Ouabouè Bakouan | September 29, 2023
Daniel Somda, a maize farmer, scans the grey sky. You can see the worry on his face. It has been over a week since it rained in Pontiéba this July. His three hectares of maize are beginning to wilt, despite his efforts to retain best manage the available water. But Mr. Somda is not giving up hope, having received a SMS on his phone from the National Meteorological Agency the day before. These alerts provide information about the expected weather and are intended for the general public. Mr. Somda says: "It helps me decide whether or not to apply inputs to my field. For example, if I apply a plant protection treatment and it rains afterwards, the products may be washed away. Weather data is good information that guides me in my agricultural production."
It’s six o’clock in the morning in Pontiéba, a village in the commune of Dano about 250 kilometres from Ouagadougou, Burkina Faso. Daniel Somda, a maize farmer, scans the grey sky. You can see the worry on his face. It has been over a week since it rained in Pontiéba this July. His three hectares of maize are beginning to wilt, despite his efforts to best manage the available water.
But Mr. Somda is not giving up hope, having received a SMS on his phone from the National Meteorological Agency the day before. These alerts provide information about the expected weather. Mr. Somda says: “It helps me decide whether or not to apply inputs to my field. For example, if I apply a plant protection treatment and it rains afterwards, the product may be washed away. Weather data is good information that guides me in my agricultural production.”
Mr. Somda and other local producers use these weather alerts to improve their farming production. They have been receiving the messages for the past five years through a project called “Scaling up climate-smart agriculture and land-use practices to improve regional production systems in West Africa.”
Mr. Somda is one of the project focal points in Pontiéba. He explains how he shares weather alerts with other farmers: “As soon as there is important information on the weather, I receive an alert message on my phone. I inform the other producers in my area so that it can be widely distributed.”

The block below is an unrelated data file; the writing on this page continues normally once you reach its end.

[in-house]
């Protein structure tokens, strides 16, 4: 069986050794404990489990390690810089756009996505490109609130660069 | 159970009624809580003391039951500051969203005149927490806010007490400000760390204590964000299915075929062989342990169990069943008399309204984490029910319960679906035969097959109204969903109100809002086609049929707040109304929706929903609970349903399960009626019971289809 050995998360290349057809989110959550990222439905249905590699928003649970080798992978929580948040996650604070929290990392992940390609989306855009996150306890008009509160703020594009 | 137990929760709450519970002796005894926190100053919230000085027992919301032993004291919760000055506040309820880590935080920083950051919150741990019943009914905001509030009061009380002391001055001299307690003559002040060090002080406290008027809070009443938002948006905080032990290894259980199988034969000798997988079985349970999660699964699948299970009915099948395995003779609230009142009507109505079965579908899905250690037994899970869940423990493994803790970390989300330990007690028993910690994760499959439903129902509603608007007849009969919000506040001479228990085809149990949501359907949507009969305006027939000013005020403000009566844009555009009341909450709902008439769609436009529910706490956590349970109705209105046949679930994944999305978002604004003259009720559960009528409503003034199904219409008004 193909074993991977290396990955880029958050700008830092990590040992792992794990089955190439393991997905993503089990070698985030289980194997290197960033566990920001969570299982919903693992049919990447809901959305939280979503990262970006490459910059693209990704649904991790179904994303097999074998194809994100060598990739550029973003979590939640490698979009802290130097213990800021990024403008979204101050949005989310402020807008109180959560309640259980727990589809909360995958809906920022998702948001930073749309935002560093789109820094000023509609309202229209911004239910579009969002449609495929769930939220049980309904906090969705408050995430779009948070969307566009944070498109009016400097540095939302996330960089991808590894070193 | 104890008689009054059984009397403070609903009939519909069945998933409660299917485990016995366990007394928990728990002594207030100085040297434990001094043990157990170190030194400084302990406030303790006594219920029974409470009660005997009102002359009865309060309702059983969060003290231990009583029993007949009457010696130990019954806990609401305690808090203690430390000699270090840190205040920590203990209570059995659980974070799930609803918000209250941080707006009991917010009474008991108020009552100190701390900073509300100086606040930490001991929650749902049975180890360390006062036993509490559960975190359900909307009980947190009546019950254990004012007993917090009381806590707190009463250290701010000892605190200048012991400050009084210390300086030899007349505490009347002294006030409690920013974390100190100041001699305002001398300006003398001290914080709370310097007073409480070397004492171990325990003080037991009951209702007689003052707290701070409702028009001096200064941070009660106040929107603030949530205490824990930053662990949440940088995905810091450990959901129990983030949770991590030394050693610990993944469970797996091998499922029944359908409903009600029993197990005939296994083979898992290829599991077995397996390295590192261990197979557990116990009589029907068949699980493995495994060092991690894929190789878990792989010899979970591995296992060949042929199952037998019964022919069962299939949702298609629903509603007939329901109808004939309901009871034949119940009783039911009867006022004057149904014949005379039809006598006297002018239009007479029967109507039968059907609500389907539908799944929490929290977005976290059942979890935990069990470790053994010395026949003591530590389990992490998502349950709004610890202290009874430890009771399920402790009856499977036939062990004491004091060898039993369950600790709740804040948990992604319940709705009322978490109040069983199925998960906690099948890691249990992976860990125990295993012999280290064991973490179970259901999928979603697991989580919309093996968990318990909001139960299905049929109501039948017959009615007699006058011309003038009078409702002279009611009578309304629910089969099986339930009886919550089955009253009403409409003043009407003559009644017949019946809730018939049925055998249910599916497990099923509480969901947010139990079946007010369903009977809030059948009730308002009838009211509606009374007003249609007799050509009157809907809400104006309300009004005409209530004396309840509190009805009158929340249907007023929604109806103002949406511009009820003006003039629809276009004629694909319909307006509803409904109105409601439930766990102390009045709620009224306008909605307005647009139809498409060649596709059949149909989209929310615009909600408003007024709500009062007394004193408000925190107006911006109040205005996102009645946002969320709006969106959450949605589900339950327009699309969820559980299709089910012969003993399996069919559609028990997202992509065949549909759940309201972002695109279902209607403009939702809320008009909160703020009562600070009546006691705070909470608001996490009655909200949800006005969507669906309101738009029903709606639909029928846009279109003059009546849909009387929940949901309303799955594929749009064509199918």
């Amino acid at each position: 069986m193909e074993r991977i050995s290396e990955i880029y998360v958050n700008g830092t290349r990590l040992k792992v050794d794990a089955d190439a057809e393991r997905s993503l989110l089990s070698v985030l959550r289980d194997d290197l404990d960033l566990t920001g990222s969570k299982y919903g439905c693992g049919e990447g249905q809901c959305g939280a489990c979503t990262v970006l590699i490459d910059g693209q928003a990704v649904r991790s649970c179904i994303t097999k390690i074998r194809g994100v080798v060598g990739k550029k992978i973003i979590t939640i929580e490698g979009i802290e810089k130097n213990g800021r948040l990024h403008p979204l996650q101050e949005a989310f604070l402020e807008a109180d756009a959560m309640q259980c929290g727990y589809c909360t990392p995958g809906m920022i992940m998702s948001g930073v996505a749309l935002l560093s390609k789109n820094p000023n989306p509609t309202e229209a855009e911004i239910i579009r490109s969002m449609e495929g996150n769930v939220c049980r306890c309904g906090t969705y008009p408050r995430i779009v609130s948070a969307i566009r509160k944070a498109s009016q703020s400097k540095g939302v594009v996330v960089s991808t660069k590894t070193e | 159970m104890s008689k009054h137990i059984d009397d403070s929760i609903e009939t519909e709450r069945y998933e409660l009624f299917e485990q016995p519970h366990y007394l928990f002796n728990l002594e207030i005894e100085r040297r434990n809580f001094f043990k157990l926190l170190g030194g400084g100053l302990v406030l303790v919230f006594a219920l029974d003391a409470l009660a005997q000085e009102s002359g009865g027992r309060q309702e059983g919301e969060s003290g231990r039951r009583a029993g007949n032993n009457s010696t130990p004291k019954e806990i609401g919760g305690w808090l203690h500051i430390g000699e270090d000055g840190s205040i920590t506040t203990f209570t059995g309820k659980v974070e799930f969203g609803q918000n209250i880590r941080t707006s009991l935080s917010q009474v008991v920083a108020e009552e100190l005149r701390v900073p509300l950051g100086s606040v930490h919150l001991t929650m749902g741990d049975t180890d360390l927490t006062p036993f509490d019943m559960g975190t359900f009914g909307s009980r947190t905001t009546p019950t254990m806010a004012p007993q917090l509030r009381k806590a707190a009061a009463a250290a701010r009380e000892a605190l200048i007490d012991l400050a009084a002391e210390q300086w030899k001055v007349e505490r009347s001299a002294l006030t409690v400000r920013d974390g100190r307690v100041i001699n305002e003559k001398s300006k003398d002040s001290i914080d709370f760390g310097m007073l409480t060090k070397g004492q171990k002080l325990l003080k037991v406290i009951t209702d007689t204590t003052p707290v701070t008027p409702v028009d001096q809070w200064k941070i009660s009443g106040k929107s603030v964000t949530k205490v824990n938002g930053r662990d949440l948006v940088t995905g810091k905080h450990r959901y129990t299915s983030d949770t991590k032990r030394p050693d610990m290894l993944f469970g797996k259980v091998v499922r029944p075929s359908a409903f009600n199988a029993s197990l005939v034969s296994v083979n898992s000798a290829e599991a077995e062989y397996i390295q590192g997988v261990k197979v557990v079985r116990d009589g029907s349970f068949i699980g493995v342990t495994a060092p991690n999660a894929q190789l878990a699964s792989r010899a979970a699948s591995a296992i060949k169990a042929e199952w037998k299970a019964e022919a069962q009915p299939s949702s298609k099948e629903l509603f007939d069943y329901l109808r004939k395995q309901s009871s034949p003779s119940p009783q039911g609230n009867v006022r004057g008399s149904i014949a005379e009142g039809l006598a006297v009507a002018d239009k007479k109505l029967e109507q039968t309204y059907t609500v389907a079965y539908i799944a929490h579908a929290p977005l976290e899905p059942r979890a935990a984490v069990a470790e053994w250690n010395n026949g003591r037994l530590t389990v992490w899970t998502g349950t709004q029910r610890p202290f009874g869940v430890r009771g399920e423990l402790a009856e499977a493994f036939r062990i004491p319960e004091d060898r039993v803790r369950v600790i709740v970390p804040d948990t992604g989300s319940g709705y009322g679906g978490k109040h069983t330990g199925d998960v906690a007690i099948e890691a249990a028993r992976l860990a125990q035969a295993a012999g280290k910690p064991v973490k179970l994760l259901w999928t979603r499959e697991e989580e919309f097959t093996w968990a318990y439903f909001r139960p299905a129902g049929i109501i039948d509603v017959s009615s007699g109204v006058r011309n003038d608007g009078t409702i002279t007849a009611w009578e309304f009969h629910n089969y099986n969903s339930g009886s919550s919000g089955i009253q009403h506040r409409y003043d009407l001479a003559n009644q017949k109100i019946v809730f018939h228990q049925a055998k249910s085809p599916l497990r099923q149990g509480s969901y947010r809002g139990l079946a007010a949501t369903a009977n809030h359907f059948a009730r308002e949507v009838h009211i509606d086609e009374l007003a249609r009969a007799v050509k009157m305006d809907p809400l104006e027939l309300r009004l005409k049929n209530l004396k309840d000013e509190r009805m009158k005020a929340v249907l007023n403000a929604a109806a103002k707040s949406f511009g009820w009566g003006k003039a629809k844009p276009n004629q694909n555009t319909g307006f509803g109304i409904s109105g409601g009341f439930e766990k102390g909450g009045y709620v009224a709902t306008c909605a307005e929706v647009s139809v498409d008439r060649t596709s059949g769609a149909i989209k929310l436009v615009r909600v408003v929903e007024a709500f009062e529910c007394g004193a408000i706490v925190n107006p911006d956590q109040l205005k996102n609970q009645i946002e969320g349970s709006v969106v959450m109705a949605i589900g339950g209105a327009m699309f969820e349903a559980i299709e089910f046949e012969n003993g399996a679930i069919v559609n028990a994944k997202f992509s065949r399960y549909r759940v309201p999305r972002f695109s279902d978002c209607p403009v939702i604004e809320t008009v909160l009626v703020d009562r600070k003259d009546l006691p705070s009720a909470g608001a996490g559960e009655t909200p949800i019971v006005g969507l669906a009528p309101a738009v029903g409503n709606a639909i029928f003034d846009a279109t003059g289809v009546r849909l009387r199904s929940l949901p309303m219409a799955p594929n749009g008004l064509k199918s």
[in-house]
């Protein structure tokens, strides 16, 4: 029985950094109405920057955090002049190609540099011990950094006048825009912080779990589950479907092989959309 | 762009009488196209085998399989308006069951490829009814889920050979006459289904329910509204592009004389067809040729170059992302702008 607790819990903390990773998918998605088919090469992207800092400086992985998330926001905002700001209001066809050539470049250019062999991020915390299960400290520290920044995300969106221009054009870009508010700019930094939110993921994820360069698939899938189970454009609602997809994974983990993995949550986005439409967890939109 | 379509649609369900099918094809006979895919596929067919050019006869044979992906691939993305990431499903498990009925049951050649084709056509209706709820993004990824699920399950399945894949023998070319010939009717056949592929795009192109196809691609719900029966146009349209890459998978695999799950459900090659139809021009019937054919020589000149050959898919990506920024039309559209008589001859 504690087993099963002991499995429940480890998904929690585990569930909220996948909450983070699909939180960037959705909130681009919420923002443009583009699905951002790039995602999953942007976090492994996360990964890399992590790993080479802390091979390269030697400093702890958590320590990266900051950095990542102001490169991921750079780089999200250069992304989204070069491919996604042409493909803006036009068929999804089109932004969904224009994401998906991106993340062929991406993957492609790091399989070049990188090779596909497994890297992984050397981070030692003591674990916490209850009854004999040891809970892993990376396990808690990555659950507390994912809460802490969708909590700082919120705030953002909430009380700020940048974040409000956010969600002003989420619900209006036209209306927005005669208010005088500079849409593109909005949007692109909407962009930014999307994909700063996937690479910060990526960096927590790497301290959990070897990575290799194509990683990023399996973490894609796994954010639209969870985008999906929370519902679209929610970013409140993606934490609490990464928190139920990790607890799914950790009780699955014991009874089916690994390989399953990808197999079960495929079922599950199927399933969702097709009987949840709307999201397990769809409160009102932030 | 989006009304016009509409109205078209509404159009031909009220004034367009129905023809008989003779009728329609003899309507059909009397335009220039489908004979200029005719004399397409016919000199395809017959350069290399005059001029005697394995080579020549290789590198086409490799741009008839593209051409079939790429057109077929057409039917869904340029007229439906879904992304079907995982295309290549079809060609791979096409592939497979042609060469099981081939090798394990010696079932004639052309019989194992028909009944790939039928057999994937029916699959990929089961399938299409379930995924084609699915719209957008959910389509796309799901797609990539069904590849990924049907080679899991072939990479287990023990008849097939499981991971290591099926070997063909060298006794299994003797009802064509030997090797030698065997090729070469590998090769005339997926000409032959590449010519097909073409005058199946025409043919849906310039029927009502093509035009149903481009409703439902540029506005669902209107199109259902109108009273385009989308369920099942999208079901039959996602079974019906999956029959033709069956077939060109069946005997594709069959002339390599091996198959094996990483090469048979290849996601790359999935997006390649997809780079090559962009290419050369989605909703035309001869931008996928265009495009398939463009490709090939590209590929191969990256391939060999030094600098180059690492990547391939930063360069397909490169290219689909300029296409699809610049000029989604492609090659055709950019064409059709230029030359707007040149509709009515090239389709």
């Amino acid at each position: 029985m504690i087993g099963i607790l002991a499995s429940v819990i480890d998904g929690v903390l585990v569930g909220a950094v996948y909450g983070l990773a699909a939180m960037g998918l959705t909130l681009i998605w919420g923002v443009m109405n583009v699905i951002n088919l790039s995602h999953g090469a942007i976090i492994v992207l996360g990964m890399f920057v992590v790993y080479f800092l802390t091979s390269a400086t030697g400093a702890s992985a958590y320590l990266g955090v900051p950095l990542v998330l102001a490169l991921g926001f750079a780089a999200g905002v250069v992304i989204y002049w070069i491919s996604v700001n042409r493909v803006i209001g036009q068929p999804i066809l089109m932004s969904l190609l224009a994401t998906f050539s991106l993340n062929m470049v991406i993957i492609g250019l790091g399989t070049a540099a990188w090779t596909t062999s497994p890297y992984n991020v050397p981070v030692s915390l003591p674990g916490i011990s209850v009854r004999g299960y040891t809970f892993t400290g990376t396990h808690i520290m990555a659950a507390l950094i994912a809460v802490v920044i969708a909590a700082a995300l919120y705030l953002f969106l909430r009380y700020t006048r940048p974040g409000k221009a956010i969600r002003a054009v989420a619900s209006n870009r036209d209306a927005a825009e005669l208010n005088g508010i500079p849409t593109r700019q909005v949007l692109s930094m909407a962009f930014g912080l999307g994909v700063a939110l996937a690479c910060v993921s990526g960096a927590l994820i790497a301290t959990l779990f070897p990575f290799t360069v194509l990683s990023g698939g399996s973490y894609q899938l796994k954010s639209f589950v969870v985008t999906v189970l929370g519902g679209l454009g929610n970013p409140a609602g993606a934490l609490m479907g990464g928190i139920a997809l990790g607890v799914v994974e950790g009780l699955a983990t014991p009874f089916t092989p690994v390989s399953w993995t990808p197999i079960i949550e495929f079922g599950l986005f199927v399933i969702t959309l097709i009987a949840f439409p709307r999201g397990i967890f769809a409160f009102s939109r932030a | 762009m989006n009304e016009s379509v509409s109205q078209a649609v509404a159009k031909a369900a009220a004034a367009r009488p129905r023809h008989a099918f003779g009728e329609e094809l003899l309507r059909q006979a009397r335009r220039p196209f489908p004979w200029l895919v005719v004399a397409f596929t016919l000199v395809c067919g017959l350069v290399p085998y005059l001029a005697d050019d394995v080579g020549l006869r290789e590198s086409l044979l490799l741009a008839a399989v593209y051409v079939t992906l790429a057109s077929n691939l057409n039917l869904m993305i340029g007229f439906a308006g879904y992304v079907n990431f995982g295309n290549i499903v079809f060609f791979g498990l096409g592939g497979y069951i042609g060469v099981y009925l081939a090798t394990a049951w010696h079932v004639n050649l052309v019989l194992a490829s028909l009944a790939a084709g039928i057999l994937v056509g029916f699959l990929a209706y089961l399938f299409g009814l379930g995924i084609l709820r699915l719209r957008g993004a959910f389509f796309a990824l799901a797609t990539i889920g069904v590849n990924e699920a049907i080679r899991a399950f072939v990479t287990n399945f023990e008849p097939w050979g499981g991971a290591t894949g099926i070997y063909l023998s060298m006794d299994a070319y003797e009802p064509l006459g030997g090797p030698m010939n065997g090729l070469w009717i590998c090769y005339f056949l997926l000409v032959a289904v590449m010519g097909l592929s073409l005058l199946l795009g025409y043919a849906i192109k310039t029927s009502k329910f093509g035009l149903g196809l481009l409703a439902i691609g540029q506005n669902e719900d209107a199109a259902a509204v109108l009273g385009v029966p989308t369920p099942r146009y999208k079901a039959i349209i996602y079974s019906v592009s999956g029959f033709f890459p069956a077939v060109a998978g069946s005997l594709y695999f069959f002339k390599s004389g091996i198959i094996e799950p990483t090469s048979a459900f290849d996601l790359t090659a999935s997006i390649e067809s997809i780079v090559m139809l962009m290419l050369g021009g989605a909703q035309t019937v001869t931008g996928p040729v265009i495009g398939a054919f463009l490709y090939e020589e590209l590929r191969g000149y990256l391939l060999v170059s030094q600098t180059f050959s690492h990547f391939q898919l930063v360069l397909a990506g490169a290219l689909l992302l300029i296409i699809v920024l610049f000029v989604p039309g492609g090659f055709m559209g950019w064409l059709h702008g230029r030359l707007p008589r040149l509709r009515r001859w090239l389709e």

There are four project focal points in Pontiéba who share weather information. Focal points inform at least 100 producers as soon as they receive a weather alert. These producers in turn alert others by word of mouth. To facilitate their work, the project has provided the focal points with mobile phones and regularly recharges them.
Mr. Somda explains how weather alerts are useful to him: “With weather alerts, I know the rainfall forecast in advance. This allows me to make decisions at different times in the crop cycle, from sowing to harvesting.” He notes that, for example, he was producing barely six tons of maize on his three hectares, but by using alerts, he has almost doubled his yield.
Weather information helps Pontiéba growers like Mr. Somda to make decisions and plan their production. Harouna Koné is a senior agricultural technician in charge of weather monitoring for the project’s growers. Mr. Koné explains: “In collaboration with the National Meteorological Agency, we select information such as the probability of rainfall, according to the needs of our producers. We transfer the information to the focal points, who in turn share it with the other producers concerned.” He says the information helps growers plan their application of chemicals, establish irrigation schedules, combat diseases and pests, and make other decisions such as choosing which crop varieties to grow, setting dates for sowing, choosing which crops to intercrop, forecasting likely harvest dates, and managing post-harvest activities.
Mr. Somda is happy to contribute to the success of the project and his fellow farmers by sharing information. But he points out that the poor quality of the telephone network sometimes means that messages arrive late. Despite this difficulty, Mr. Somda believes that such weather alerts are useful in this era of climate change.
He concludes: “I hope that all growers will take ownership of the project in view of its benefits.”
This story was produced with support from ViMPlus, or the Victory Against Malnutrition Plus Activity, which is part of USAID’s RISE II program (Resilience in the Sahel Enhanced II) program, which helps vulnerable communities in Burkina Faso and Niger to prepare for and manage recurrent crises and to find sustainable ways out of poverty. ViMPlus is managed and implemented by ACDI/VOCA.